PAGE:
Overview of Accounting and Auditing in Jordan
In the Middle East, the Hashemite Kingdom of Jordan is bordered to the north by Syria, to the east by Iraq, to the south and east by Saudi Arabia, and to the west by Israel and the West Bank. With a population of almost 10 million, it covers a total surface of 89,342 square kilometres. The nation's capital is Amman. The profession of accounting and auditing is one of the most active and booming industries in Jordan. The Jordan Association of Certified Public Accountants (JACPA), which is in charge of standard-setting and overseeing the licensing of accountants and auditors, has established the rules under which this sector is governed. Jordan's accounting and auditing industry is essential to fostering the nation's economic climate. The International Standards on Auditing (ISAs), which are extensively used in numerous countries worldwide, are the auditing standards used in Jordan.
Accounting Standards in Jordan
Before 1997, Jordan lacked any formally recognized organisations in charge of establishing standards for accounting and auditing. Instead, with little input from the business sector, the government, more notably the Ministry of Industry and Trade, set the rules controlling accounting practices. International Accounting Standards adoption was encouraged by the Jordanian Association of Certified Public Accountants (JACPA) in 1990. It wasn't a necessity under the law at the time, though.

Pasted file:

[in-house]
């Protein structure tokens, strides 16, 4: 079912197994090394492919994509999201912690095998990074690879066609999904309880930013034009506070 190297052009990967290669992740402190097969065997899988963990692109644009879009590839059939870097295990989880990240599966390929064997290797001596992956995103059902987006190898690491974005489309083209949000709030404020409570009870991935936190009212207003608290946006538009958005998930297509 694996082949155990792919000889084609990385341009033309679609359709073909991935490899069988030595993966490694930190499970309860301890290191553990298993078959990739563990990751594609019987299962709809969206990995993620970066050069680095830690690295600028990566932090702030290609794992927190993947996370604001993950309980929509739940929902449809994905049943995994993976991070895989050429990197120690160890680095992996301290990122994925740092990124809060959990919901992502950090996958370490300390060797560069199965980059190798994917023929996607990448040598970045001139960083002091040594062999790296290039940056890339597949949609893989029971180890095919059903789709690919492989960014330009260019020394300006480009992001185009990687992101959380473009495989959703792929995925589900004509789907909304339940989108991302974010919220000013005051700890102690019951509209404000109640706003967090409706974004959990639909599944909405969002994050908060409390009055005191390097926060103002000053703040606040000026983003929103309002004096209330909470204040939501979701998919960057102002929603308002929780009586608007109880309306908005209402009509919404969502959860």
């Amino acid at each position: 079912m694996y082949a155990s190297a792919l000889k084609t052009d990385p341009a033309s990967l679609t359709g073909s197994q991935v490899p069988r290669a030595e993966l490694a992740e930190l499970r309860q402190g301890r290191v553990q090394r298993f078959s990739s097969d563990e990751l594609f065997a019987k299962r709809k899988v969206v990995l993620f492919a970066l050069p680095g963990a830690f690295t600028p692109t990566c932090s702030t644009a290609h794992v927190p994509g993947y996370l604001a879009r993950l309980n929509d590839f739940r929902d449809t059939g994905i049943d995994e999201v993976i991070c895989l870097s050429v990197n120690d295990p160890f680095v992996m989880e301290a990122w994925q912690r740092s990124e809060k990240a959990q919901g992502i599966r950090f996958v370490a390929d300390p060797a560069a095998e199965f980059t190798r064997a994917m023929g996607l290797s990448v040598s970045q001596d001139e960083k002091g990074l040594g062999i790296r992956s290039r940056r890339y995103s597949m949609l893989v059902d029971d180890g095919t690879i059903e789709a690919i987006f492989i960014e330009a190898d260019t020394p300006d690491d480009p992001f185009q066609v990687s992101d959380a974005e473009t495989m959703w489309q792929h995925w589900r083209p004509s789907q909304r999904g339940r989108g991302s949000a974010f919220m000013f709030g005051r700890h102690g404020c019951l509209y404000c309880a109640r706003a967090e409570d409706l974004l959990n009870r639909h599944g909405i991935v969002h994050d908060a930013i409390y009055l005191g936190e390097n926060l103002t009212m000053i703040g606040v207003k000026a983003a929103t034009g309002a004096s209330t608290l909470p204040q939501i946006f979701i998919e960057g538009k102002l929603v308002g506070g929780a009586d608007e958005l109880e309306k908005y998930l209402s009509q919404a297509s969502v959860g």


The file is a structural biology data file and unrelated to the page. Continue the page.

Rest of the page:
Due to the 1997 enactment of the Companies Law 22/1997, certain categories of Jordanian companies are required to prepare audited financial statements annually. Public shareholding corporations, limited liability companies, general partnerships, limited partnerships, private shareholding companies, and foreign businesses operating in Jordan are all covered by this requirement. All companies incorporated under the Companies Law must keep accurate accounting records and submit yearly audited financial statements per internationally recognized accounting and auditing principles.
Each company in Jordan is required to keep a set of records, which includes an account book, a stock inventory, and a register for company communication. These records must be written in Arabic or English and kept in domestic storage. The 42/1987 statute allowed for the creation of the Jordan Association of Certified Public Accountants (JACPA) in 1988 as a separate financial and administrative organization. It is authorised to function in compliance with all applicable laws and has the power to own tangible and intangible assets in order to accomplish its goals and execute its purpose.
Auditing Standards in Jordan